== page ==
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GREAT FALLS TRIBUNE.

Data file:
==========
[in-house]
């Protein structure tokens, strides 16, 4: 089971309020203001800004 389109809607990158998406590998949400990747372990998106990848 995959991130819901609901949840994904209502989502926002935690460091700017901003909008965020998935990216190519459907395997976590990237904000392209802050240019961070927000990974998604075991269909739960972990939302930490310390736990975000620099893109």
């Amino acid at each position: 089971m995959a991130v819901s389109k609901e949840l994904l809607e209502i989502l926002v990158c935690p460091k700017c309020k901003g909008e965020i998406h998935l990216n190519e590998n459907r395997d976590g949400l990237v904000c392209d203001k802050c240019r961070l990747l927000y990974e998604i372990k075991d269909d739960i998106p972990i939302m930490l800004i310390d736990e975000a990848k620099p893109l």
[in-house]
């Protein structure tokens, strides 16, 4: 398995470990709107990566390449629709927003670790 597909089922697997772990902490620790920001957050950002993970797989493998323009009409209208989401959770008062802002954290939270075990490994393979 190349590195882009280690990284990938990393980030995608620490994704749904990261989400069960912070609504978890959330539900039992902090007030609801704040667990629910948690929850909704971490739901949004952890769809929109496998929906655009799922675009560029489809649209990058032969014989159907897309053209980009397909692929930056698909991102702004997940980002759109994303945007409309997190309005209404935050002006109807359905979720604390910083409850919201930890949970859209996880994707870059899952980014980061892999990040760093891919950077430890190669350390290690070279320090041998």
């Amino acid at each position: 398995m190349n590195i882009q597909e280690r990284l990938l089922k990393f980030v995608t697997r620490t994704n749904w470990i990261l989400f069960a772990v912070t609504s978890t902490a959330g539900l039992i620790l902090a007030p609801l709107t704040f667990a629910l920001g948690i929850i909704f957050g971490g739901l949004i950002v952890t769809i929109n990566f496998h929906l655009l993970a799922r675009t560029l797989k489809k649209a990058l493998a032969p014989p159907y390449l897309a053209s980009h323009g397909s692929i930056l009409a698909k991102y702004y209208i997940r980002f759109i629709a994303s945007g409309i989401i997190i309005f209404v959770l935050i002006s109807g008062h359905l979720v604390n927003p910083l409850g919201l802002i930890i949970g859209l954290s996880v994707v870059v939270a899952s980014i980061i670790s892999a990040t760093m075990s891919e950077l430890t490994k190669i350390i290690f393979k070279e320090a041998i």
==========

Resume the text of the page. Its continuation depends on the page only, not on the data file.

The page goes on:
SUBSCRIPTION RATES. On ecopy 1 year, (in advance) ........... u3. One.copy 6 montha ....................... .... ) One copy S months .................. .. 1.)u Bpeciman copies, ............................ 1 Strictly in advance. The il alation of the TRI.UNE in Northern Montana is guaranteed to exceed that of any pa per published in the territory. Address all!commnnications to the TRIBUNE. GREAT FALLS, MONT. ft £'v ( 4L & ' 2a3I/rq - LtA&j C.Vf4v u j~dVA 40. Q6d Eu4&MdjLk The best Hand-Grenade ire Extinuisher ,ver rod d. ib , sim Easily broken, can be used by any one. The nid contained in it i a proof, for whatever it falls upon will not burn. e do not claim to extin tinguish conflagration, or usurp the Ilaee occupied by the Fire Dpartment. BCHASE WORTHLESS AND FRAUDULENT I TAT NS. Sen for full particulars and one of new pamhlet containing proofs of the wonder fulThe best Hand-cy of our Grenades in extinguishing actual fires.--No Private m Rne, econHotel, Public Buildingnot freeze or Maufat ory hou be withoutt the f ll iritt protectiof, for whatever it falls upon n.ill not burn do not claim to etiAddress, t inguish conflagration, or usurp the place occ b the ire Depar t. t-P E .T FATlrS, TIONT. ut we emphatically hold that no inciPrent se an live where the s A C. B. Jacquemin & Co., WARD Have recently added to their stock a large onignmendt of goods suitable foration the H-oliday trade, consisting of CHASE WORTHLESS AND FRAUDULENT IMITATIONS. Send fortc. full particularlls and Sun iver trade solicited, containing Ords ofscriing the ful efficiency of our Grenades in extinguishing actual fires.--Nco Private article wanted, togther with the lrie ou are willing to payh without theive prompt attention from reliable paddrtes. es, airing r pecialty. B.Hale's Block, Ma in St., HeCena. Have recently added to their stock a large consignment of goods suitable for Great. Falls and Sun River trade solicited and Mail Orders describing the article wanted, together with the plice you are willing to piay, willreceives prompt attention fro reliable ties. 'e airing neialt . Hale's Block, Main St., Heiena. And Deaier in Watches, Clocks, Jewelry, Etc., A.iBRB' AD L'E Y SWatch Cleaning. 51.0 i Replacing pins in Broaches and Breast Pins. i. 3Tain bpring<. l.St) 111 \ thcrw.ork at !prortrionat ly low~ rice . I 1r -Piiiee fls .1 :Warranted t Year d ri l: mail from Great lfullts a n River and SWat. h Crystals, _25ts vicinities soliciteod- u_ t for LuminousDoor Plat(s 13 Main St., Helena. 1 3. GRAND -k=--.-. -- ...... UNION HOTEL, Ft. Benton, Montana. STRICTLY FIRST CLASS HOTEL. Government Telegraph Office in Hotel. Special Rates to Families and Others by the Week or Month. FURNISHED ROOMS To Rent, With or Without Board. HUNSBERGER & CO., ECLIPSE Livry, Fee ant Sale Stahle, Creat Falls, MontaE.na dos. Hamilton, - - Proprietor Corral and Best of Accommo~dtions for Feed Animals. Broken and Unbroken Horses For Sale. S .":bscroibe f'or tzhe GREAT FALLS TRIBUNE ~3(3, 9ea .. R EAT FALLS T IDUR NE, VOL, 1, GREAT FALLS, MONTANA TERRITORY, SATURDAY, JANUARY 9, 1886, NO, 35 A CHAPTER ON O WLS. The Members of This Great Fa iily i Residents of 3ontana. The Superstition in Regard to Them. WRITTEN 1FOR TIIE TRIUNE. In all ages, ancient and modern, owls have occupied a tprominent place among birds. Not only in their form and voice peculiar, but their nocturn- 1 al habits envelop them with an air of mystery that could be acquired in no 1 other way. In the old world they are 1 constantly associated with ruins and dessolation and solitude. There, vari i ous species have made their home for !hundreds, even thousands of years, among the remains of former civiliza tions. Was it not written of Baby lon: "But wild beasts of the desert shall lie there: and their houses shall be full of doleful creatures: and owls i shall dwell there, and satyrs shall dance there." With us in this newly 1 peopled land, these birds are more apt I to recall the damp, still wood, or se- I cluded glen, where the rays of the sun I scarcely penetrate; some vertible sleepy hollow where in the night 1 hours any superstitious fears we may possess would be greatly augmented i by thoughts of all sorts of hob goblins I and evil things that might pounce down upon one at a moment's notice. t Possibly could we behold two thous and years into the changing future, I we might see the descendants of our t owls, having long ago deserted the I scant forests, hovering about the ruins of this XIX century. We may be s.ur they would be regarded with the I same carious gaze by the looker on, c accorded them when living among ox- C isting ruins, and they would return - that gaze with the same slow stare, as l much at to say "we are the same, 5 whatever our surroundings." But. to return to some of the peculi- c ar attrilbutvs and characteristics of I owls. ihey have ever been esteemed c the bird pre-eminent of wisdom. Was not the owl, Minerva's favorite philo- x pher? And if we may belives the 1 poet: "Mid all the tribes of airy fowl, t Nought. is so wise as the horned owl; If in daylight he opens his eyes by chance, C tHe shuts them again with a satisfied I glance, t For the rays of the sun make all things c dim, And the light within is enoughg for I him." But what has this hermit, as he is often called, done to gain such a rep utation? Very little, I believe. It is utation? Very little, I believe. It is one of those not totally unknown cases where "appearances go a long 01 way." The bird's physiognomy isi peculiar among all its class. The in skull is broad and short, and the eyes i so placed in front that both can be directed at the same object without turning the head. This, itself, at times imparts a sort of half human aspect. Then too, they stand erect, with the whole face forward, and have u' all the slow, deliberate actions often n acquired with wisdom. The large, round, yellow eye itself adds rather a ludicrous aspect to the otherwise quite l solemn demeanor. I was never more impressed by this than once when coming suddenly upon a great horned owl perched just above my head. The bird heard a rustle, and, after much blinking, gazed about inquiringly, sc but without seeing the cause of his disturbance. Again, after making a slight noise, he drew his head back and loolked down at me square in the face. The view seemed unsatisfactory however, for he raised his head and gazed into the distance.as if to better e adjust the focus of his vision. Again he looked square at me and was again unsatisfied. Another adjustment and another gaze, when suddenly he seemed to discern some frightful ob ject, and bethinking himself of his re wings make off in all haste. He was evidently in much the same condition as the man, who steps out from a per fectly dark room into the bright sun- se light. Owls belong to the Strigidma, or nocturnal birds of prey, but some species can be found about at nearly sl all hours of the day, and all can see quite well in sunlight if given time to in adjust the eye to its surroundings. pf Compare, for an instant, the eye of the nearly related hawk -with that of the owl. The rapidly dilating and ar contracting iris and power of de pression of the upper eyelid, gives an air of energy and fierceness to the for- si mer, totally wanting in the latter. v When once an owl gets his eyes fairly opened they are round and yellow, with all the expressionless gaze of a glass eye in the human being. The hearing of these birds is al ways acute. The ear is large and well developed. It is whblly coneeal ed from view by feathers, but these tb ie o lightly over the opening as to o'er little or noimpediaentto sound Several species have tufts of feathers standing up ovor the eyes and often called ears, although really these tufts have no connection with the sense of hearing. As to plumage, no birds have a covering better adapted to passing through the air without noise. At night they may glide by within a few feet of one, but not the s rustle of a feather will be heard more than from some passing shaddow. It is no shaddow however, to the prey they are it s,.rrch of when transfixed b by long, sharp talons. Then rather, g it becomes the very embodiment of bone and sinew. f The owl most commonly met with d in this country is the Great Horned a Owl above mentioned. (Bubo Vir c ginianus, var?) Specimens measure ti about two feet in length, and four and t1 one-half feet from tip to tip of out stretched wings. The female is some what the largest, as is common among c birds of prey. The loud, resonant hooting of ihis bird and answer by its ri mate is wel known to almost every body, but. the bird has another utter ance not so cften heard, or recognized s. when heard, as coming from the same source. This last is a harsh scream, ti uttered with the falling accent and at regular intervals for sometimes hours at a time. It is heard, if in the day- s time, just before a storm, but oftener sl on some still evening, and it is the e: harshest and most disagreeable note a that comes fr)m the throat of any bird I know. Listening to the sound d at night as it pierces the air from n Rome heavy clump of timber, far re moved from all the deadening effects of civilization on the imagination, ti one is ahnost inclined to believe some it of the superstitions, of the quaint or I. gloomy, connected with the bird him- ri $elf. tl The Great Gray Owl, (Ulnla cin- b ?rea) larger o.en than the one we h The Great iray UVwl, (Uln.a cln ýrea) larger c~,en than the one we lave been speaking about, and with mt horns; and the Snowy Owl, Myctea scaudiea) more or less pure rhito all over, (this last only a winter ird from the regions far northward), ire other large species found in MIon ana. Then there is the long-eared tnd the short-eared owl, (Asio Aneri anus and Asi- accipitrinus) neither >f which are oftien met with here, and .he Burrowing Owi, (Speotyto cuni nularia hypogi a) often seen about rairio dog towns, and the Hawk Owl, Lurnia funerea) combining some of he characteristics of both hawks and )wls, and last and least of those found n this Territory, is the California 'igmy Owl, (Glaucidium gnoma) one >f the oddest little fellows imaginable. [his dwarf amnng his tribe stands ittle more than six inches high, but n his frame areall the characteristics if the larger birds, and in addition, noreover, quite a pleasing voice. My irst acquaintance with him was made ,bile living at Gold Run some years tack. Out hunting one day half way tp a mountain side, I heard a strange ioise, evidently made by a bird that oeemed to be on the mountain appo ite and nearly a mile distant. The tote might be represented by the syl able c-o-r p, uttered in a clear. rather nusical tone, without inflection and t short, regular intervals. Listening or some time, I at length determined o hunt out the source of so curious a ound. Passing down into the narrow 'alley I had not gone over a one bird of a mile before the direction of he sound seemed to change and hap )ening to look upward there was the >ird, perched on the very tip of a tall, lead pine close by, although the sound eemed no louded than when first leard. On shooting and examining he prize, it proved to be this specie rhich is said to be common on the ?acific slope, but not known before to te on this side of the range. When eturning, I met a man carrying a ri le, who lived far back in the timber. 3e said he had heard a curious sounid ll the morning and was going out "to ee what was up." I told him what I tad been doing and accordingly he urned back with me. This httle owl in his joy at coming pring, had wrought far more than ie intended with his mellow "hoot ng." Here, at least, two or more ersons with more or less murderous utent had started out to hunt him [own. "In silence there is wisdom," nd herein ordinarily lies the wisdom -f this bird. Only on two or three ocasions have I heard its call, but ince I have ran across several indi iduals in heavy timber quite distant rom mountains. This, as well as the arger species, live to a great exterit in mice, and as a class owls may be onsidered most useful birds. R. S W. Sharon, P tarribly excited over he mysteric of COL. hompson, wn and realthy .y. A FOREST RESERVE. Senator Edmunds Has Presented a Bill to Set Aside a Forest Reserve in Montana. Senator Edmunds has before the senate a bill to seb4apart a forest re serve in the northwestern Montana which, says the Pioneer Press, is so wise and necessary that it is almost too much to hope it will suicceed in getting through both houses of con gress. It adds: "No thoughtful man who has watch ed the steady disappearance of our forests and studied the effect of their destruction upon soil, upon climate, and upon the character of water cources and the prospects of agricul ture, can for a moment doubt that these wasteful generations are prepar ing the way for a painful and tedious period in the future, when it will be come necessary to build up by the processes of nature what has been recklessly and uselessly torn down. Not much can be done to stay the course of destruction, but can be done should not be emitted. Millions could not now purchase from the nation the great Yellowstone Park, whose wonders would to-day be partly ruin ed and partly the prey of private showmen were it not for the act which set it apart for public purposes forev er. An act as trifling may now secure a forest reserve and establish a pre cedent for like in the future. The district included in Montana is emi nently adapted for this purpose. It is mountaneous, and therefore unfit for the ordinary operations of agricul ture. It is now practically uninhab ited, and no rights will be disturbed. It lies near the source of several great rivers, and may help to keep constant their water supply. If, as provided by the act, no one is permitted under heavy penalties to live, hunt or lum ber there, nature would have one lit tle tract in all our portion of the con tinent to call her own. A similar rule might be followed profitably in many instances where Indian reservations are opened to settlement. If, when these embrace suitable tracts, a por tion were kept as a forest reserve something could be done in practical aid of the cause of forestry. We earn estly hope that this may prove to be somebody's business, that the bill of Senator Edmunds may become a law, and that it may be but the prototype of many to follow, which shall secure to all time for forestry purposes some small part of the public domain yet remaining unappropriated, and adapted more perfectly to this admir able use than to any other. T.IE BIG HOLE PLACERS. Town Talk: M. L. Pratt, one of the Big Hole placer claimants, has been in town during a few days past. He speaks very confidently about the mines, and says that over $1 per pan is no unusual result of prospecting. His claim is on :Gibbon's battle field, and the placer area is quite large. He says that no one should come there this winter, as they can do no work whatever, and those who might expect to depend on the camp for a living through the cold weather would inev itably suffer. THE STAGE DRIVER. While we lavish our sympathy upon those who suffer in parson and purse from the pitiless attacks of the wind, the wave and the rain, we think the stage driver should come in for a share. He must start at the time, re gardless of the weather and must not cease his endeavor to get the mail and passengers through on time if possi ble, although to do so he must encoun ter pitchy darkness, deep mud, pelt ing rain, sweeping blasts of wind and dangerous washouts. To him day and night are the same-it is only go ahead till he reaches the end of his drive and then turn around and go back. We fret if the mail be delayed but the one who has real cause to fret is the driver, who is himself delayed by the almost insurm.mntably diffi culties through which he is obliged to force his way. Give the stage driver a friendly greeting.-Ex. THE CATTLE BUSINESS. Says W. A. Paxton, a cattle king, in the Chicago Inter-Ocean: "The cat tle business is on such a basis now that a man must have money as well as luck to do well in it. In other words, it has passed under the con trol of big companies, and there is at present but one owner where a few years ago there were forty. Last year was a bad one on account of the de preciation m prices, but 1Inow believe that we have reached bottom, andithat the reaction will soon be felt Atleast Ihave been playing in that way. I have bouwht over 4d am e in three herds, on the strength of my opinion. It may happen that I have gone in a year too soon, but I feel that I have got in in time to take advantage of the rise next year. English cattle men, I should judge, are not of my opinion. Anyway, they have not been investing much money in our country this year, but that is where they have made a mistake. BOOMING NEIHART. LeRoy Leavett, a resident of Nei hart, is in town visiting friends and transacting business. He says Nei hart has excellent prospects and will be an excellent camp. A company of which the Toole Brother of Helena, are the leading members, offer a bond for $80,000, $10,000 of which is to be paid in cash, for one of the leads, and the owner is still considering the proposition.--Town Talk. A DESEIRTED) VILLAGE. A strange story is told of the dis covery in British Columbia, 500 miles north of the Little Dalles, of a desert ed town. There are twenty-six stores, some of them containing goods, two saloons, one of which contained two billiard tables, and a postoffice con taining letters dated 1856. But there was no human being in the neighbor hood. Old miners say that the story has foundation, though probably ex aggerated. About 1855 gold diggings were discovered in that locality,jand a considerable town sprang up, only to be abandoned when the placers play ed out and a new Eldorado was found and caused a stampede. A PIONEER. Dr. Hunter, the discoverer of Hun ter's Hot springs in Montana, says the Pioneer Press, who during his early residence on the frontier had many encounters with the Indians, said, while in St. Paul recently, refer ring to these encounters, that he would not mind fighting the Indians if they would only keep quiet. They scared a white man half to death, he said, by uttering the most unearthly yells all the while they were engaged in the attack. There bullets were generally harmless, as they were not provided with the best of rifles for long range, but their shouts unnerved the white forces so that their shots were not as effective as would be the case under ordinary circumstances. He said you could always tell when the Indians had enough fighting, as they would give their lungs and voice a recess. When the Indians become quiet an experienced frontiersman knew that the attack was over and that the In dians were prepari g to retreat. South Carolina negroes are emi ;rating to Arkansas because of the poor crops and high rents. George Francis Train thinks that it is a singular commentary on the Drient when he has to go to the Dccident, three thousand miles away, to print a book that everybody is inquiring for. The independent nailers and feeders ,f the Ohio valley, including all work nen at manufacturers' 17 cents scale, )rganized a national lodge at Wheel ng. Branches are expected to be established at Chicago, Terre Haute md elsewhere as fast as mills begin work. Nearly two hundred new laws were enacted by the last South Carolina Legislature. The law exempting Eactories from taxation for a term of ten years was repealed. An effort to re-establish the whipping post and n attempt to re-enact the divorce Law proved unsuccessful. Governor Hill in his message to the legislature, it is said, will call atten Lion to the vast increase in the state's 3xpenditures since 1880. Nearly all Af the state,s great income of $1;600, )00 yearly from the corperation tax Law; which was passed in 1880, has been swallowed up by those new ex penses. A Kentuckian recently unearthed a huge swindle in Havanah, by which scores of confiding Americans have peen inveigled into paying out mon ey to some sharpers who pretended they had buried several hundred thousand dollars in the ground near New York, and were willing to divide the money. It is understood that Senator Payne will oppose the confirmation of Judge Stallo, nominated minister to italy. Judge Stalb isopposed also by the eligious element. who afrm that he aparticular religions belief. As re igionentered into, the rejection of B'eit will probably paysome GREAT FALLS TPIBUNE. ADVERTISING RATIMS. Iweek... $2.1S 3.3 4 $ 6.'$ 9. 4$ 12. Smonth. 5. 6. 7. 10 15. I 5. I months 7. . 10. 15. 0. B months 9. 10.1 15. 30. 15. 110. 1 year.... it. 15. 25. I . 0. 10. Business notices in reading matter, 25 cents er line. Business notices 15 cents per line for first in rtion, and 10 cents per line for each subsequent asertion of same matter. NEWSOF THE WORLD. The Indiana Republican state con vention will meet Feb. 11 Dorlin F. Clapp for thirty years treasurer of Peekskill, N. Y. died Thursday. The consumption of anthracite coal has been larger this year than ever before. A site has been selected at Albany, N. Y. for a magnificent union Jewish temple. A fire in the rag warehouse of Philip Jacobs & Son, St. Louis, caus ed a loss of $23,000. The Brown woolen mill at Occum, Conn. was burned. Loss, $40,000; insurance, $30,000. A certain Scotch firm. through their agent at Boston, has been fined ;1,500 for undervaluing goods. Frank Quinn, who was nearly one hundred years of age, burned to death in his house at Lewiston, Me. John H. Lester, a member of the Wall street firm of J. B. Colgate & Co., died in a hack of heart disease. Thomas H. Hill, for ten years past a member of the Woburn, Mass., board ,f selectmen, was bound over for for -ery. The wagon manufacturers at Hom ar, N. Y., have ordered their employ as to give up the Knights of Labor ,r quit work. D. M. Graham, a prominent manu facturer of Pulaski, Tenn., commit Led suicide on the cars near the place ly shooting himself. W. C. McCray of Terra Haute, has a little old-style flat-iron with which his great grandmother used to iron Washingtons frilled shirts. All members of the Democratic flub at Canton, Ohio, who had a hand n hanging out an effigy of Senator Payne, are to be expelled. The reduction of wages in the ship ,uilding industry in England during ,he past two years aggregate from L7, per cent to 45 per cent. Rev. Daniel James Noyes, D. D. -ho for nearly half a century was ne of the most valuable instructers n Dartmouth college, died last Thursday. A Mennonite preacher at Reading ?a., is a strong advocate of faith cure ,nd is making many converts and oaptising them in the river. John Gourlay, of the "Slkipped by he Light of the Moon" company, re 'ently thrashed Mr. Dalziel, editor of he Chicago News Letter, for an ittack on the company. The first case of cremation was per ormed yesterday at the crematory of he Buffalo Cremation society. The tame of the deceased was withheld or private reasons. Fire at Artesia, Miss., destroyed very store in the place. The insur nce is nominal, and is all in New )rleans companies, except $2,250 in he Phoenix of Hartford. Loss $22, 100. A man giving the name of Morn on, and claiming to be from Guelph, )nt., claims to have been robbed of 3,700 at Detroit Mich. Jack Cum nings was arrested charged with the obbery. Gen. George C. Burling, a well :nown official of the Pennsylvania ailroad, died at Philadelphia. He erved all through the war and was >reveted brigadier geeeral for bra rery at Gettysburg. James McDade, the owner of the D00-acre tract on which oil was bis overed at Kane, Pa,, sold the same or $95,000. Thomas Griffiths, the tdjoining tract, has realized about )100,000 out of his land. William E. Corry,.who for .twenty tears has lived a hermit's life in the woods near Brown's Mills, N. J., died 'huraday. He was a man of more han orbinary intelligence, and was ed to adopt that life by domestic nfelicity. In a short time, it is said, the lead ng downtown wholesale houses.ain few York, many of which now close t 3 or 4 o'clock on .Saturdays, will lose at 1. There is also strong feel ng in favor of the movement among he publishing houses. Mayor Grace ordered that the dog ound shall be opened today, and hus given his sanetion t tthe pop Clar notion that dogs are' going mad a December. -Dog fanciers and iwners of valnabile hunting dg loubt whether dogs are raly dying f rabies. Two victims of Franklin urane, breo sident o hehohaire ounty, (N. Y) national bank, inter lewed him at Hamilton, OQ* &, n omsa` ofther fruds Crezý I the Aid'woul giveup utat g